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Help Pets Fight Fleas: Symptoms, Complication And Treatments

  • Post By: DDr Vandhana
  • 28 Nov 2016
Pets Fight Fleas

Fleas are the pests that can cause itchiness and irritation in our furry friends. These are small parasites that feed on the blood of birds and mammals like humans, cats, dogs, rabbits, hedgehogs, and foxes.

They are either dark brown or reddish brown, measuring 2.5 mm length, have six legs, possessing flat and wingless bodies. Their structure allows them to move easily within an animal’s fur. They have mouthparts that they use to extract blood.

The most common flea that affects humans, cats and dogs is the cat flea (Ctenocephalidesfelis), although anyone can be infected with either the dog flea (Ctenocephalidescanis) or the human flea (Pulexirritans).

They usually infest domestic house pets like dogs and cats.Your pets can pick up these parasites even when they just walk or play in locations that may be flea-infested, whether you know it or not. Your pet could also be infected when he is placed in a kennel and interacts with other animals that may already have been infected. Wild animals like rabbits, raccoons, and possums can also act as carriers of fleas.


In dogs you may find:

  • Red raised, small, pinhead-sized, welts on the head, neck and along the tail area
  • The bitten area may be inflamed and grow bigger (especially if the dog keeps scratching the area)
  • Red and sore areas on the body.

In cats you may find:

  • Tiny pink or red crusty bumps with a slightly pointed centre
  • They tend to scratch or lick their skin
  • Hot spots where scabs develop due to constant scratching and itching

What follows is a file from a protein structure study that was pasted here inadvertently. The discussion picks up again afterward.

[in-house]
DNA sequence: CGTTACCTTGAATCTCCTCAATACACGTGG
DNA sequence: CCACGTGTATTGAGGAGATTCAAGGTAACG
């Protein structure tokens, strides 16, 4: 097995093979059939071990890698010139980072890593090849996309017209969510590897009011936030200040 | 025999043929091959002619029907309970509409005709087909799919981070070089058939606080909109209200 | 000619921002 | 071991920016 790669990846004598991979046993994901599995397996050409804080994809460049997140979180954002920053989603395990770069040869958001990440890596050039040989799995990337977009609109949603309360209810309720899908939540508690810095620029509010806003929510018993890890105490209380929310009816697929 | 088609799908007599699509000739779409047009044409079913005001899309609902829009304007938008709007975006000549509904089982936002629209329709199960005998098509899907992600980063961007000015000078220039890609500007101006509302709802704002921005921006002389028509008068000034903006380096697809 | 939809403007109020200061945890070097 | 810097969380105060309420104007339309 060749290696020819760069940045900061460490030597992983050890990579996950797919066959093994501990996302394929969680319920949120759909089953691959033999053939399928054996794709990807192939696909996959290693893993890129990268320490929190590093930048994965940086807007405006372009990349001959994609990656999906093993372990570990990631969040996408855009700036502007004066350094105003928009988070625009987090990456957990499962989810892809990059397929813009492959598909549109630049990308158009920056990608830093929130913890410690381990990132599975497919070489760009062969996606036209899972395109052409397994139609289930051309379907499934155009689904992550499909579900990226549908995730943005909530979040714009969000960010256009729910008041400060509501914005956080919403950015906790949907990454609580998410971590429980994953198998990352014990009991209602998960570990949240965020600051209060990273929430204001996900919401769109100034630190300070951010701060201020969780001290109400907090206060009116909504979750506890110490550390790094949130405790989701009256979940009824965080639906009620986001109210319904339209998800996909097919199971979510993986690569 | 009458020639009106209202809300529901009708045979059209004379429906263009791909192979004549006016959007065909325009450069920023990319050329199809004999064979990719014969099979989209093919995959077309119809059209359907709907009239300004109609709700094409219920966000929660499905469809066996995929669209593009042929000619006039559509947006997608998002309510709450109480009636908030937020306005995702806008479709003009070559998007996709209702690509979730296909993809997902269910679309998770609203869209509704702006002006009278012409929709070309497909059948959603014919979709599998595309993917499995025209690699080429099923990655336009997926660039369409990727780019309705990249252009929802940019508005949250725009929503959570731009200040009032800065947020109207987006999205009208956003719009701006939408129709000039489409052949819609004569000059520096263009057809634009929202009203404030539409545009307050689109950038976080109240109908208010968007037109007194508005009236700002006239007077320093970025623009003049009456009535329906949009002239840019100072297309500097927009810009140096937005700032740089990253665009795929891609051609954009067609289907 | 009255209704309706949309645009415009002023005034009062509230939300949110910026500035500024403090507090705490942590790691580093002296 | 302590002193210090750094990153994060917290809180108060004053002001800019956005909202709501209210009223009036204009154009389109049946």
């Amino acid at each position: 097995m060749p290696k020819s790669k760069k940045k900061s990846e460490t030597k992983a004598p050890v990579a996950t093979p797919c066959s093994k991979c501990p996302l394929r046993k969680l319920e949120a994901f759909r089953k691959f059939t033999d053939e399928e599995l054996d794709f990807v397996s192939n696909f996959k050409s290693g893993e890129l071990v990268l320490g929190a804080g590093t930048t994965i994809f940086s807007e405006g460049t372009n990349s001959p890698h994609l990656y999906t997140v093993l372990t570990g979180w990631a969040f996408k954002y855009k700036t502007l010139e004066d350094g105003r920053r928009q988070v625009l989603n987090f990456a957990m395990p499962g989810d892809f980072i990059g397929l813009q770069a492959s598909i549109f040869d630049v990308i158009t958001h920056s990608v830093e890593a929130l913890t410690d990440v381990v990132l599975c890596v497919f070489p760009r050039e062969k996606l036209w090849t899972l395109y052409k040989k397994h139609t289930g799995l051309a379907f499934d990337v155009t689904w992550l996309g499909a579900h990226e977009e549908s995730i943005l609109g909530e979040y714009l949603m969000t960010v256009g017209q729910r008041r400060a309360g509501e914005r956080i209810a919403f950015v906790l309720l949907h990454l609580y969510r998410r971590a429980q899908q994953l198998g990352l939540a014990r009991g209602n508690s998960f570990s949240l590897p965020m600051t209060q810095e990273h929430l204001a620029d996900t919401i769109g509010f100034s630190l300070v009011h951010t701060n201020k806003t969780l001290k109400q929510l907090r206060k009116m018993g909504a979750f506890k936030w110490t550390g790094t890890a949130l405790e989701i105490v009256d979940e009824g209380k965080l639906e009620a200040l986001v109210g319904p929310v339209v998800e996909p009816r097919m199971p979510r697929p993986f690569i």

• Ulcers on the lips.

Other common symptoms:

  • Flea dirt or flea faeces over the pet or areas where the pet has been
  • Red skin
  • Scabs
  • Unusual skin colour
  • Ear infections
  • Weakness
  • Immune disease
  • Hair loss
  • Crusty skin.


  • Severe discomfort such as scratching, chewing, biting and restlessness
  • Flea allergy dermatitis (FAD)
  • Anemia
  • Tapeworm infections (if the flea was ingested).


In dogs:

Rosemary flea dip: Take 2 cups of fresh rosemary sprigs and boil them in water for half an hour. Strain the liquid and add it to 1 gallon of water. Once the solution is warm (not hot), pour the water on an infested dog and let it air dry.

Lavender essential oil: Apply a few drops of the oil at the back of your dog’s neck and at the base of the tail to control a flea infestation.

In cats:

Apple cider vinegar: Prepare a mixture of apple cider vinegar and water in the 2:1 ratio and fill a spray bottle with the solution. Spritz the mixture on the cat’s skin.

Lemon spray and Diatomaceous Earth (DE): Cut a whole lemon into quarters and place it in boiling water, submerging it completely. Let it steep overnight. Pour the liquid in a spray bottle and squirt on the body parts of your pet where they are affected with fleas. You can also soak a piece of cloth in the solution and rub it gently on the affected areas.

Crush DE into powder: Put on gloves and dust your hands with the substance, while making sure to avoid contact with your eyes or nose. Then, sprinkle DE onto a cat’s coat and rub thoroughly. The sharp edges of DE may slice through the flea’s waxy and tough exoskeleton, causing the parasite to become dehydrated and die.

If your pet does not respond enough to any of these natural treatment methods or if it already has a drastic flea infestation, consult a veterinarian immediately for an effective solution.

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